Transliterations 3: Robert Crawford and Thomas Maitland's 'Iocus in Gallum Cuculum' ('A Jest against Gallus the Cuckold')
Concluding our current series of modern 'transliterations' of poems from the DPS, 1 the following 'transliteration' is a reworking by Robert Crawford of an undated poem by Thomas Maitland, which is in hendecasyllables and is modelled after similiar obscene poems by Gaius Valerius Catullus (c.84-54BC). The original Latin text and a literal translation will be available on the DPS site from next month, but background on Maitland can be found in our May 2014 feature.
Born in Lanarkshire, Professor Robert Crawford studied and taught at Glasgow and Oxford, moving to St Andrews in 1989. He has published six collections of poetry and over two dozen other books. A Fellow of the Royal Society of Edinburgh and of the British Academy, he has given readings and lectures at Berkeley, Oxford and Yale as well as in schools and village halls (smallest audience: four adults and a baby). An experienced broadcaster, he has been a judge of the National Poetry Competition, the T S Eliot Prize, and the David Cohen Prize. His full biography can be found here.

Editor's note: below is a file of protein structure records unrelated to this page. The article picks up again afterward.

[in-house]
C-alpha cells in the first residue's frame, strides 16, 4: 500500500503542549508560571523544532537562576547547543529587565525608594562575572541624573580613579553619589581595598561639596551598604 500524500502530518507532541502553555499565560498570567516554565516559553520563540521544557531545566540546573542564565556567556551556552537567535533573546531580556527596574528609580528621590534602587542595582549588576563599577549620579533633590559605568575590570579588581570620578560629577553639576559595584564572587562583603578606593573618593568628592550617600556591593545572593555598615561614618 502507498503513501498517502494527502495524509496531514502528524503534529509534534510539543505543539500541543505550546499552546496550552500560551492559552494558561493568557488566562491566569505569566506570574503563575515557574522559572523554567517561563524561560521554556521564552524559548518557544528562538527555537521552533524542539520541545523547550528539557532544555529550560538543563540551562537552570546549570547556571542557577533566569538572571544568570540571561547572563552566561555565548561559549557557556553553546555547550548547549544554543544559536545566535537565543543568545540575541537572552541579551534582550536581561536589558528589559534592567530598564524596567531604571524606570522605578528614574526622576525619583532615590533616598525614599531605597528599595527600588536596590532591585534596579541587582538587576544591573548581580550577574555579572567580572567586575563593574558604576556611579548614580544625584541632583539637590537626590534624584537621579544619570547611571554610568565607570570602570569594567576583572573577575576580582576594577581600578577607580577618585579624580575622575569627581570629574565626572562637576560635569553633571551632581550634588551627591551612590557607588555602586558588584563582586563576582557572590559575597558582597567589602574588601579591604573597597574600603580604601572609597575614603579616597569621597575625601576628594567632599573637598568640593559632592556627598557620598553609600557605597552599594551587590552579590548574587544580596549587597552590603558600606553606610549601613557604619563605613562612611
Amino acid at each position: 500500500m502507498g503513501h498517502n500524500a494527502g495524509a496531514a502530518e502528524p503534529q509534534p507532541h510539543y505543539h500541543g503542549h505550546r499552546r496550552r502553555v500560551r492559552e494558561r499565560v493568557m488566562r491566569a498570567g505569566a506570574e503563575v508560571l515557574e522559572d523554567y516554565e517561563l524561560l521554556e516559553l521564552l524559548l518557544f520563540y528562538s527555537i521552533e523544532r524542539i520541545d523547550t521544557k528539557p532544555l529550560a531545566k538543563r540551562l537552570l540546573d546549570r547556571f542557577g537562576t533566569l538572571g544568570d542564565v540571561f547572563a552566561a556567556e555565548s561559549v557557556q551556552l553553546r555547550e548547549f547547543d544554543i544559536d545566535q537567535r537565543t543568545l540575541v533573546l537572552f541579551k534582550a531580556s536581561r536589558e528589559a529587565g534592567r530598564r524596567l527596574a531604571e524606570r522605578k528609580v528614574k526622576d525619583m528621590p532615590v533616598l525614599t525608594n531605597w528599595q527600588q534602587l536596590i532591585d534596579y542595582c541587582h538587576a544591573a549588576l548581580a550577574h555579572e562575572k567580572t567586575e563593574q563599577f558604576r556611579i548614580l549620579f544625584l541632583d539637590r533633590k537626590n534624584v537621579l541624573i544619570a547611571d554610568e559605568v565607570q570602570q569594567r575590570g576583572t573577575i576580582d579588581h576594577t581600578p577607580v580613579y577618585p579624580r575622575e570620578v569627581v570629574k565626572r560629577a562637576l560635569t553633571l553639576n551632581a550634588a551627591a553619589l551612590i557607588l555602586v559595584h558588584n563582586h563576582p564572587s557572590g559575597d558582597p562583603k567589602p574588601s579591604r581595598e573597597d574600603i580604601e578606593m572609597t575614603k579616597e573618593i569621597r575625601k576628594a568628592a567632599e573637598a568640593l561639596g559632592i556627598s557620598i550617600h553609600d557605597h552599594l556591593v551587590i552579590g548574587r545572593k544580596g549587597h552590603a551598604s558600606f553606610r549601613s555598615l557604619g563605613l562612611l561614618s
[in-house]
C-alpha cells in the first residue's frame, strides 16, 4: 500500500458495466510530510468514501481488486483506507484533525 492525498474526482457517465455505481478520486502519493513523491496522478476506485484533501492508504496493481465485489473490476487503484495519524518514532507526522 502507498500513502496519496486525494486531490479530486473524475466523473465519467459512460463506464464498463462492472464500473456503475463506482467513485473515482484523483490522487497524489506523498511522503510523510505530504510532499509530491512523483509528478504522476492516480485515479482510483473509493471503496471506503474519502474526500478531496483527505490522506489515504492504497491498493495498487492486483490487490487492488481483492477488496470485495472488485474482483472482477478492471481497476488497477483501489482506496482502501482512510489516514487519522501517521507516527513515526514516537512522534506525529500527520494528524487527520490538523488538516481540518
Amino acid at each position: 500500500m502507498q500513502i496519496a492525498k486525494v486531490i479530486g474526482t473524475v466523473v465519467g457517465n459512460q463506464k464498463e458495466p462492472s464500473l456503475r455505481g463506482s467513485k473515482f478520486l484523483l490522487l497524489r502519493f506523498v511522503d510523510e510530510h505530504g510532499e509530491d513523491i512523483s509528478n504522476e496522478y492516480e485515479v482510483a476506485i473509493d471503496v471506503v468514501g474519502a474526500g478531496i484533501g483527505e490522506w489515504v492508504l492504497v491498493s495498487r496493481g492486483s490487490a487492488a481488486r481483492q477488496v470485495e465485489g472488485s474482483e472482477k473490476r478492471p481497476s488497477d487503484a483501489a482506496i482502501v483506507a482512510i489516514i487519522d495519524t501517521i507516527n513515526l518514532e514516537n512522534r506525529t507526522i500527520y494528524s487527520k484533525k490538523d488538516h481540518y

A link to the digital installation presented at StAnza 2015 featuring all our 'transliterations' from the past three months, and a range of readings and other materials, can be found here.
eftir the Latin o Thomas Maitland (c.1545-1572)
Ah've heard Mrs Gallus
And raises their weans. Mr Gallus
Disnae bother, isnae fashed,
Brags aa the weans are his ain, brags
They're aa braw - like Mrs Gallus.
It's nae cos
He disnae ken whit's whit,
It's nae cos
He thinks his ain runkled todger faithered them,
But just cos yon Mrs G
Shags him tae:
He kens, hooever monie ithers
Ploo his wee croft,
Plantin it oot,
It's still, eftir aa, the work o the Lord
Which seed is gonnae sprout.
1. See our February and March 2015 features for further details.